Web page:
ACCORDING to some historians, Queen Mary of England said it in her own words that whenever her husband King George V visited her royal bedchamber to provide heirs, she “closed her eyes and thought of England.” Patriotism comes in many places, positions, forms, fervors, shapes and sizes, but ours is an example of the law of diminishing returns. The output diminishes the more we talk about this subject.
The way to measure the effectiveness of an advertising campaign is to measure if the ad spending is delivering the desired results. How do we measure our patriotism? If we go by celebrations, commemorations, anniversaries, tributes, speeches, newspaper editorials and television sound bites, we ought to be the most patriotic nation in the world. But is so much love of country delivering us the desired results?
English literary figure Samuel Johnson said that patriotism was the last resort of a scoundrel. His biographer James Boswell argues that the reason why Johnson said it was not to indict patriotism in general, but only false patriotism. It brings context to the most burning question facing us today. If we love our country so much, how is it possible that we inordinately hate each other?
It's said that too much devotion is sign of deceit. Does our conspicuous patriotism resonate Johnson's hypothesis? Does every one of us love this country with the same intensity as he or she claims? Is some of our patriotism sheer pretension, sublimation of parochial interests through a purported common cause?
The University of Chicago's National Opinion Research Center (NORC) occasionally conducts its survey on national pride. It has concluded that many of the most patriotic countries in the world–like Israel, South Africa and the Philippines–are relatively new nations. Moreover, several of these countries were formed after winning independence from colonial powers or other occupying forces.
We fit the bill on both counts. Our independence is not too old and we won it from the occupying Pakistan army at a usurious price paid in blood. Given all the right reasons, why does our patriotism clank hollow in the manner of the goldless gold crests given to the friends of our liberation war?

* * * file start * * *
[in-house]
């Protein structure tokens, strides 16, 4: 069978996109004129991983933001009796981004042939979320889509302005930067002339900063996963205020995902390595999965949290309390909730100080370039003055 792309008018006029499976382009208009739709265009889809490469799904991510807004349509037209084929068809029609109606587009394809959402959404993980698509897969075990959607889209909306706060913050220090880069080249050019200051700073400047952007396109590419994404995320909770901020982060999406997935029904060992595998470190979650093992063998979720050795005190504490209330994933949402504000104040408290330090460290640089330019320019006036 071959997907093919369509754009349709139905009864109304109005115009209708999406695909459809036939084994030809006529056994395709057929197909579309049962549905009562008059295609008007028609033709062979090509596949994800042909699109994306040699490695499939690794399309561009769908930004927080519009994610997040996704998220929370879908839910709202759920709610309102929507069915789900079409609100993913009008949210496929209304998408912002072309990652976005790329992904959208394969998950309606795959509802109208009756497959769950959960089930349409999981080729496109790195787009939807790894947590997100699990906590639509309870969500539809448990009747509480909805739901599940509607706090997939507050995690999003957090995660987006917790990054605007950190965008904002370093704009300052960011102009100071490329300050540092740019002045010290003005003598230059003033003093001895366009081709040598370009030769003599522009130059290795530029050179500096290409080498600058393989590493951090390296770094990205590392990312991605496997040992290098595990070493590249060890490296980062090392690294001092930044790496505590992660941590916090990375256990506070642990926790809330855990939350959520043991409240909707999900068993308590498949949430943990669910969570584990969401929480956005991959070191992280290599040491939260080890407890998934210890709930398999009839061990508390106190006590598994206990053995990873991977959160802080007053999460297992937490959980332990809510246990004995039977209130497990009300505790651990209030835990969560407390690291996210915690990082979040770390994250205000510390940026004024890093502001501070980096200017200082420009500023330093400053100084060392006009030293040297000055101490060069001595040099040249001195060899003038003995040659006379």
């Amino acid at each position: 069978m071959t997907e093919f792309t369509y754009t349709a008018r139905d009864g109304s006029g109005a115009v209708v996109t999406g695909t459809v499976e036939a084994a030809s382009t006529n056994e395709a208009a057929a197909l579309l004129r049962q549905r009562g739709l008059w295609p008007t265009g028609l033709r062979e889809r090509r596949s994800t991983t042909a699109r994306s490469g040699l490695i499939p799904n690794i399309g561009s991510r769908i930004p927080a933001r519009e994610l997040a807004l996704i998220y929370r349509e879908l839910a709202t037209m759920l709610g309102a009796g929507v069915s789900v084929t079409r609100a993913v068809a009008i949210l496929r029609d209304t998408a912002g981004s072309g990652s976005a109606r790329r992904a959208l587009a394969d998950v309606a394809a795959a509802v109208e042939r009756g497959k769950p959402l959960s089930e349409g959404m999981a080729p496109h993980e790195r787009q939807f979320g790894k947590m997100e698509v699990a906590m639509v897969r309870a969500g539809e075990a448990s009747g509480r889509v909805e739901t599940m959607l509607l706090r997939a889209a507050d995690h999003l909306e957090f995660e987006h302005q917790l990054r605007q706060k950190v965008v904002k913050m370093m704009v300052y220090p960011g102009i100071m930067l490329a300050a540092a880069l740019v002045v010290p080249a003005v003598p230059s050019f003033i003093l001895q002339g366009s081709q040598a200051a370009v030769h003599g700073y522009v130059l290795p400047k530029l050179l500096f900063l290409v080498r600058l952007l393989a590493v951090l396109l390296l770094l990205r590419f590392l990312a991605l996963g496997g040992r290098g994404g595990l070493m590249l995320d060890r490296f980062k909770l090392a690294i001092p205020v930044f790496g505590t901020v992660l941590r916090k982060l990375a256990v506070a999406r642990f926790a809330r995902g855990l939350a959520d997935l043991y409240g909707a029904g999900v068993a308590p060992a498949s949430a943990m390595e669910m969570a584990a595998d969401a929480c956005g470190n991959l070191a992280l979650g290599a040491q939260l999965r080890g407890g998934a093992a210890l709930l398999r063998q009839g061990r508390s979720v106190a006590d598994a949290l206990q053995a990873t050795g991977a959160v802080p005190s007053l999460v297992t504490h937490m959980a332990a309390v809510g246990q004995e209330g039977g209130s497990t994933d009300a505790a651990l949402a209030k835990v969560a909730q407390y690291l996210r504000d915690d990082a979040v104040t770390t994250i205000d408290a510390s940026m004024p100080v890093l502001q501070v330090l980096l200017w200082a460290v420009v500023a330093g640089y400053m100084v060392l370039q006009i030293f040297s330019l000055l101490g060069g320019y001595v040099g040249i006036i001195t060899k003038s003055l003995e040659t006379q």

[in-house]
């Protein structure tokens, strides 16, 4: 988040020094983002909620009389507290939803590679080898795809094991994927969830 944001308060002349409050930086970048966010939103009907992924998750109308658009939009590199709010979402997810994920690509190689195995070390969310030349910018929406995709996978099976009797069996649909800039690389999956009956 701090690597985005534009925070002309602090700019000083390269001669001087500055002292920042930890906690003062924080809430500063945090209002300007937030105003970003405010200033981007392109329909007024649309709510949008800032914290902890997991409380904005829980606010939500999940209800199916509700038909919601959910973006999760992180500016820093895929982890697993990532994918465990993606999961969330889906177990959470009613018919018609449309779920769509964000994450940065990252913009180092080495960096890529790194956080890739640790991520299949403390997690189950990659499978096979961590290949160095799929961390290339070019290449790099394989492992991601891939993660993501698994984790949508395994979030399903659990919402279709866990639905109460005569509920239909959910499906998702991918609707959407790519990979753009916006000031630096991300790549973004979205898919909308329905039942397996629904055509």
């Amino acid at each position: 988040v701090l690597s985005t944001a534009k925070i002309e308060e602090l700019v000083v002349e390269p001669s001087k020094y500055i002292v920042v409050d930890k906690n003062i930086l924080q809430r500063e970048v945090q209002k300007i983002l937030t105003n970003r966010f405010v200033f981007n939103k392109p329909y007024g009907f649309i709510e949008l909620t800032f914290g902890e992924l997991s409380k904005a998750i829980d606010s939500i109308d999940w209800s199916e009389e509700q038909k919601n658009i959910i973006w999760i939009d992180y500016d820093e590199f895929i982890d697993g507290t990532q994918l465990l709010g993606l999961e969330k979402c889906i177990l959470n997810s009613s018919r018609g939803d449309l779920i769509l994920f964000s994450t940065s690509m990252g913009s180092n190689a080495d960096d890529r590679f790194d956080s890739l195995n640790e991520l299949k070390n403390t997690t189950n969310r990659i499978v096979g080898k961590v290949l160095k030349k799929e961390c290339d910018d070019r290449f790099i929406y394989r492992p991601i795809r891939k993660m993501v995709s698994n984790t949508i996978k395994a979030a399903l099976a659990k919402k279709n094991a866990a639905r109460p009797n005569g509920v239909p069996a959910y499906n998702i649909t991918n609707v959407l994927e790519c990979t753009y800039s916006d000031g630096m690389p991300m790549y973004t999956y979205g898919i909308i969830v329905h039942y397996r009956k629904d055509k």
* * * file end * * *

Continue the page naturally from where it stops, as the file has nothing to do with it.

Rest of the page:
In the pecking order of patriotism, those who talk about it most in this country ironically are politicians and business leaders. It's ironical because they froth in their mouths talking about national interests, while, more or less, all of them have got bank accounts and second homes in faraway lands. These people live in perpetual readiness for self-evacuation. Many of them already have their families living in the safety of adopted homes.
People least visible in this hierarchy are the ordinary folks. They don't have the option of leaving this country even if some of them would like to do so. And these people talk least about patriotism, because they don't have to. Their lives are already acting it out from dawn to dusk in their daily drudgeries, and they don't need mindless lip-service to spell it out.
The crux of our problem is that patriotism has been reduced to jingoism turned inward. Jingoism is when a country advocates the use of threats or actual force against peaceful relations, either economic or political, with other countries in order to safeguard what it perceives as its national interest. In this divided country, the national interest perceived by one side unfortunately goes against the national interest perceived by the other. While we're pursuing a timid foreign policy, our aggression is targeted against ourselves. How can we be patriots if we don't love the country well enough to love each other?
Like religion is more than rite and ritual, patriotism is more than observance of special days, remembrance of special people and utterance of special words. It's said that mother of thieves speak in loudest voice. Why is it so that most of our pronounced patriots are also dubious characters?
In Gabriel Garcia Marquez's short story “The Incredible and Sad Tale of Innocent Eréndira and Her Heartless Grandmother,” fourteen-year-old Eréndira accidentally sets fire to their home. The grandmother forces her to repay the debt by adopting the world's oldest profession. One day when a soldier arrives, the old woman greets him at the door and reminds him that he shouldn't take too long because his country needs him.
Again, patriotism comes to many in strange places and positions. But it almost never comes in the dungeon of a mind where love of country is a means, not an end. It's not patriotic to tell others how to love their country unless one is ready to lead by example. The country needs everybody, but only a true patriot knows it before he's told. The phonies are easy to know. Their patriotism is a function their mouths compensating for their mischievous hearts.
Mohammad Badrul Ahsan is the Editor of weekly First News and n opinion writer for The Daily Star. Email: email@example.com